Camille Paglia thinks rape is intrinsic to men's nature -- and a lot of men are like, "This is awesome!"

What is going on here? Why are people so excited about Paglia's latest on men's "nature" and campus sexual assault?

Published September 30, 2014 6:57PM (EDT)

Camille Paglia        (Michael Lionstar)
Camille Paglia (Michael Lionstar)

I get lots of unsolicited emails from men who want to tell me things. Often, these men will just want to tell me that I am wrong, but sometimes they will also want to tell me about someone else -- someone who is right, so that I might learn from them. One such man emailed me on Monday to let me know that I should read Camille Paglia's latest for Time because she is "someone who has a clue."

According to Paglia, any talk of rape culture is "hysterical propaganda," and claims about an epidemic of sexual assaults on college campuses are "wildly overblown." Instead, the real problem women need to contend with is "the fragility of civilization and the constant nearness of savage nature."

Men, it seems, are hard-wired to do ancient sex crimes. Or something.

"The gender ideology dominating academe denies that sex differences are rooted in biology and sees them instead as malleable fictions that can be revised at will," Paglia explains. "The assumption is that complaints and protests, enforced by sympathetic campus bureaucrats and government regulators, can and will fundamentally alter all men."

So I am having a hard time engaging with this as a serious idea, so instead let's casually discuss it as something that is very weird. And then let's talk about the positive response to the piece from men who are usually like #NotAllMen any time a woman tries to write about violence. And then let's all take a nap or maybe watch a movie.

Paglia does not think rape culture is real, but she thinks "evil" is very super-real. Apparently "evil" is a more useful lens through which we can view male violence than existing critiques of institutional and cultural norms that condone violence against women.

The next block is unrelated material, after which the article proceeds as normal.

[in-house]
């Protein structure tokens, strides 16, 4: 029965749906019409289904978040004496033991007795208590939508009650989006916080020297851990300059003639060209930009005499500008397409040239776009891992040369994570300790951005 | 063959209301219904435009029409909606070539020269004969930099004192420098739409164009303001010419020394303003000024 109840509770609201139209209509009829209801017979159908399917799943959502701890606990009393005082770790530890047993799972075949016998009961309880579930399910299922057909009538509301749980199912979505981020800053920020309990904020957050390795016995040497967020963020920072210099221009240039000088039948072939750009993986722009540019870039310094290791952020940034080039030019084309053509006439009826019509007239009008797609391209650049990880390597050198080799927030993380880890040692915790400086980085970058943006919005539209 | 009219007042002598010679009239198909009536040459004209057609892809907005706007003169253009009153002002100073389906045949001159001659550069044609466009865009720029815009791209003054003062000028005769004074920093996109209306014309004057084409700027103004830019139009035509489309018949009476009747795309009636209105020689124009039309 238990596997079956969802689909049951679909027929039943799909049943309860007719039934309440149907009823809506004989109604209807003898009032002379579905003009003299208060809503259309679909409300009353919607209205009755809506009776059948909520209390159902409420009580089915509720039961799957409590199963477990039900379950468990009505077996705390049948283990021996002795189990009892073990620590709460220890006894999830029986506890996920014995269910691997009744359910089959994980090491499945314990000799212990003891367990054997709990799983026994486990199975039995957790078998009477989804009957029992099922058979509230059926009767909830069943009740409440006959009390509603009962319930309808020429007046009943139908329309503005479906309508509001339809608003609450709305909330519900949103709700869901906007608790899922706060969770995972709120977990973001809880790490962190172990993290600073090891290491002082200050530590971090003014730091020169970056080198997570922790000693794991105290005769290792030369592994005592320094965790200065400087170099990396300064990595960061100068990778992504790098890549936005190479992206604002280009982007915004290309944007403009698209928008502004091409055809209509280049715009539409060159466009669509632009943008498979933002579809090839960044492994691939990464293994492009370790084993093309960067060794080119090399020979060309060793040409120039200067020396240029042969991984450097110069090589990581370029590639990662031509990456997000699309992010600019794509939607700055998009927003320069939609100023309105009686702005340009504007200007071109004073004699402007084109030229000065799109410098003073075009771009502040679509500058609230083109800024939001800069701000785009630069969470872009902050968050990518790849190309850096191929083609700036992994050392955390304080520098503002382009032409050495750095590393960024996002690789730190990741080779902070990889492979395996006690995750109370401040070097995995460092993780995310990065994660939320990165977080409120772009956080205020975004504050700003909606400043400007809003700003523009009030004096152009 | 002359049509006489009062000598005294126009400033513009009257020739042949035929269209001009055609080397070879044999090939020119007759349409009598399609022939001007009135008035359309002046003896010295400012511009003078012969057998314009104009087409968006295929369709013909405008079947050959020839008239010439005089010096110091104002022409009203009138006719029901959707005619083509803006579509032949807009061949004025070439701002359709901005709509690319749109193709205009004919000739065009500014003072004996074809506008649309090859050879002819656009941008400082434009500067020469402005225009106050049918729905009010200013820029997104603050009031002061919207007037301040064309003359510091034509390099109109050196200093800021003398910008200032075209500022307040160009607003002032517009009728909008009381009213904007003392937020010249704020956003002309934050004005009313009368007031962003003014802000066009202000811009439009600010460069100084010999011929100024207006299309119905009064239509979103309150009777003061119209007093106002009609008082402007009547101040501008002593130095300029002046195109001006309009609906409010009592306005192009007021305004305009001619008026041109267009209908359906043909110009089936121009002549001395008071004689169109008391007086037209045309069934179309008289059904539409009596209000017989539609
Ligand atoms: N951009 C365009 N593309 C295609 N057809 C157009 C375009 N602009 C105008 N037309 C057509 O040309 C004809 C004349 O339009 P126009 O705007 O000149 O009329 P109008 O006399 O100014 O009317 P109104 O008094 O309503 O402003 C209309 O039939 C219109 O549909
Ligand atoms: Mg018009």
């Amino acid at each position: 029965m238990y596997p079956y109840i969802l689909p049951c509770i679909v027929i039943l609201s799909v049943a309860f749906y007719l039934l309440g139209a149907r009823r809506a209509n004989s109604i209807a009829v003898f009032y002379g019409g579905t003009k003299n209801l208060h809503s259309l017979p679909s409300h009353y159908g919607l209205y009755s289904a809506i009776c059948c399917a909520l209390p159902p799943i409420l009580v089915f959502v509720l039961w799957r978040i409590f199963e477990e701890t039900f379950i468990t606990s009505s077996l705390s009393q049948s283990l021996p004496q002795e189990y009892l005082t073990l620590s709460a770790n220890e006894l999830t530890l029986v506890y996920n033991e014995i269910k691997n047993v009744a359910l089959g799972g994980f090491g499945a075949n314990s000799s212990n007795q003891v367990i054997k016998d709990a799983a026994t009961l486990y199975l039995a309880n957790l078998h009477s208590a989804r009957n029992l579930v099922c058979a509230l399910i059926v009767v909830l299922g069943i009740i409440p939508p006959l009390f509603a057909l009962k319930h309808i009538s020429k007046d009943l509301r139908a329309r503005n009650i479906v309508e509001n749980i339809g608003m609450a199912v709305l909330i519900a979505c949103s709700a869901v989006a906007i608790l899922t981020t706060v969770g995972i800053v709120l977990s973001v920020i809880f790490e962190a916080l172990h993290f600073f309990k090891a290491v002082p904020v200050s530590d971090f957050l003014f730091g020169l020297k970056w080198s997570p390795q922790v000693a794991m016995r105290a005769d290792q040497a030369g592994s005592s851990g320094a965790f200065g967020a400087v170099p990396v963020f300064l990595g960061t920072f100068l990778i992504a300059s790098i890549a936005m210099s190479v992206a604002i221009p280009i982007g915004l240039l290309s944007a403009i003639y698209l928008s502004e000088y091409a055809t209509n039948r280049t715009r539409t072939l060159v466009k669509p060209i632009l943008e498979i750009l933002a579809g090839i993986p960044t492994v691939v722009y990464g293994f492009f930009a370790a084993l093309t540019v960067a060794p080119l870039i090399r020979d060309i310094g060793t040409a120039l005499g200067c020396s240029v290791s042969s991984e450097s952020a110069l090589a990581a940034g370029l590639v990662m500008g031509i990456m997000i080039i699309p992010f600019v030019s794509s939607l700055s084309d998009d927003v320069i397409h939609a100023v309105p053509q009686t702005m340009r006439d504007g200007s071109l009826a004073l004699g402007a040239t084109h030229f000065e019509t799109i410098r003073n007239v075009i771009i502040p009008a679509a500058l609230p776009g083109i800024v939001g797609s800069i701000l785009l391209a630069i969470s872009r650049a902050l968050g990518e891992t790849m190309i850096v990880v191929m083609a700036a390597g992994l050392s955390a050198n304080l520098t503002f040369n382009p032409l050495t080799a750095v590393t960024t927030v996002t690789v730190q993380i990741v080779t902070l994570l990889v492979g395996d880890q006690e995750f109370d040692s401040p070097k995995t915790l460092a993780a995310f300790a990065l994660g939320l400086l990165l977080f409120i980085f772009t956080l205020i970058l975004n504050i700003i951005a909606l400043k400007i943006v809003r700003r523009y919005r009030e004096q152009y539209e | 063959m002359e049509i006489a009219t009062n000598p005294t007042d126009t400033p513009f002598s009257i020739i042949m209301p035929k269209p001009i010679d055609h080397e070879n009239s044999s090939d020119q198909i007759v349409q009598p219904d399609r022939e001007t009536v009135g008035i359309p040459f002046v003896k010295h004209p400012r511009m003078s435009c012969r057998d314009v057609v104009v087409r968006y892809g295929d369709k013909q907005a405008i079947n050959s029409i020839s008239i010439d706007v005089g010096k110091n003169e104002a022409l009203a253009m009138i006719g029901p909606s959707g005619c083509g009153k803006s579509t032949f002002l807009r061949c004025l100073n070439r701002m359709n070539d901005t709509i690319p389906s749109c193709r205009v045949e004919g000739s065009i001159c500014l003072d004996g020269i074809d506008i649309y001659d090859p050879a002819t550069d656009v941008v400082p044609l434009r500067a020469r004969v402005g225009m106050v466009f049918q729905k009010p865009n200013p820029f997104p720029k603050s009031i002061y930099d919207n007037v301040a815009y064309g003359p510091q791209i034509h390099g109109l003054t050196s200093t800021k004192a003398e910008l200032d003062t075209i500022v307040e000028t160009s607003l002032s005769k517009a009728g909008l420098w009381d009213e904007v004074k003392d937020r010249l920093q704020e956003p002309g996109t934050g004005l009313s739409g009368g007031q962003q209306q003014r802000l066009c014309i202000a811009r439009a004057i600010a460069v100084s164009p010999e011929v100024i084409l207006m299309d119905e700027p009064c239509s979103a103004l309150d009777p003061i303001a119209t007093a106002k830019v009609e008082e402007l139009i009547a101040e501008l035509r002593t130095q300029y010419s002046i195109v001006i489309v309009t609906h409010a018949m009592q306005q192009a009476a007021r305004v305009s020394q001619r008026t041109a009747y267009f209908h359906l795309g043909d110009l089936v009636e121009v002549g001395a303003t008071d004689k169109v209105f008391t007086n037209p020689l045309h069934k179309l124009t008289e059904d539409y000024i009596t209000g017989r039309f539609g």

According to Paglia, "The sexual stalker, who is often an alienated loser consumed with his own failures, is motivated by an atavistic hunting reflex. He is called a predator precisely because he turns his victims into prey."

After establishing that she thinks that rape is intrinsic to men's nature, a nature that can't be changed, Paglia advises women to try to understand "evil" and then stop wearing short skirts because those short skirts activate men's intrinsic primitive violence boners or something. "[Women] assume that bared flesh and sexy clothes are just a fashion statement containing no messages that might be misread and twisted by a psychotic," according to Paglia. "They do not understand the fragility of civilization and the constant nearness of savage nature."

It's plenty weird that Paglia thinks that all men are born with rape buttons inside them that are automatically switched on when they see cleavage, but it is equally weird that lots of men seem to really support this concept of men's "nature."

I regularly get my inbox flooded with invective after I write a piece pointing to systemic and cultural forces that enable men to act with impunity, that normalize violence and treat women like untrustworthy liars. And feminism's "brand" problem, according to lots of men and women who do not understand feminism, seems to be that people think feminists hate men and think they are uniformly violent. Which makes men mad, and then mad men share all their mad feels, sometimes by harassing and threatening women.

But here we have a piece where a woman is actually saying that men are intrinsically violent and that can never ever change, and it's being heralded as a very serious idea about gender and sexual violence. The Daily Caller praised it as, "Camille Paglia Gloriously Smacks Down Feminists’ Unserious Campus Rape Drivel."

To me, a more accurate assessment would be something like, "Camille Paglia Gloriously Says That Rape Is an Intrinsic Part of Men's Nature and Men Seem Pretty OK With That." How glorious!

By Katie McDonough

Katie McDonough is Salon's politics writer, focusing on gender, sexuality and reproductive justice. Follow her on Twitter @kmcdonovgh or email her at

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